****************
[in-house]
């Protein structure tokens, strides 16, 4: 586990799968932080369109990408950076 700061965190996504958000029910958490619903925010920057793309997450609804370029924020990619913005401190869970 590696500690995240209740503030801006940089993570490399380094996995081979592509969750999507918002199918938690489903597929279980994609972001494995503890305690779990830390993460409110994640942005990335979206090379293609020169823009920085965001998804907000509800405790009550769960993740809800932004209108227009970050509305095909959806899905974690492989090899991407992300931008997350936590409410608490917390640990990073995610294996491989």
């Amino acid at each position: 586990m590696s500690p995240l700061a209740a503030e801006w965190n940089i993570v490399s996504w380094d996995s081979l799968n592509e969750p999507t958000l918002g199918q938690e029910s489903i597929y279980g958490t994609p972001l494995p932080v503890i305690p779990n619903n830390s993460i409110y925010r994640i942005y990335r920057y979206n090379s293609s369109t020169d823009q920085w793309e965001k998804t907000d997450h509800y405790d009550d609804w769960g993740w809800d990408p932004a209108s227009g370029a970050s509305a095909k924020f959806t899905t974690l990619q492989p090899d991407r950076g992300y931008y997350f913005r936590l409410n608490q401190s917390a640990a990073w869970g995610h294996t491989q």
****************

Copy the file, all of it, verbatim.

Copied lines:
[in-house]
């Protein structure tokens, strides 16, 4: 586990799968932080369109990408950076 700061965190996504958000029910958490619903925010920057793309997450609804370029924020990619913005401190869970 590696500690995240209740503030801006940089993570490399380094996995081979592509969750999507918002199918938690489903597929279980994609972001494995503890305690779990830390993460409110994640942005990335979206090379293609020169823009920085965001998804907000509800405790009550769960993740809800932004209108227009970050509305095909959806899905974690492989090899991407992300931008997350936590409410608490917390640990990073995610294996491989």
């Amino acid at each position: 586990m590696s500690p995240l700061a209740a503030e801006w965190n940089i993570v490399s996504w380094d996995s081979l799968n592509e969750p999507t958000l918002g199918q938690e029910s489903i597929y279980g958490t994609p972001l494995p932080v503890i305690p779990n619903n830390s993460i409110y925010r994640i942005y990335r920057y979206n090379s293609s369109t020169d823009q920085w793309e965001k998804t907000d997450h509800y405790d009550d609804w769960g993740w809800d990408p932004a209108s227009g370029a970050s509305a095909k924020f959806t899905t974690l990619q492989p090899d991407r950076g992300y931008y997350f913005r936590l409410n608490q401190s917390a640990a990073w869970g995610h294996t491989q």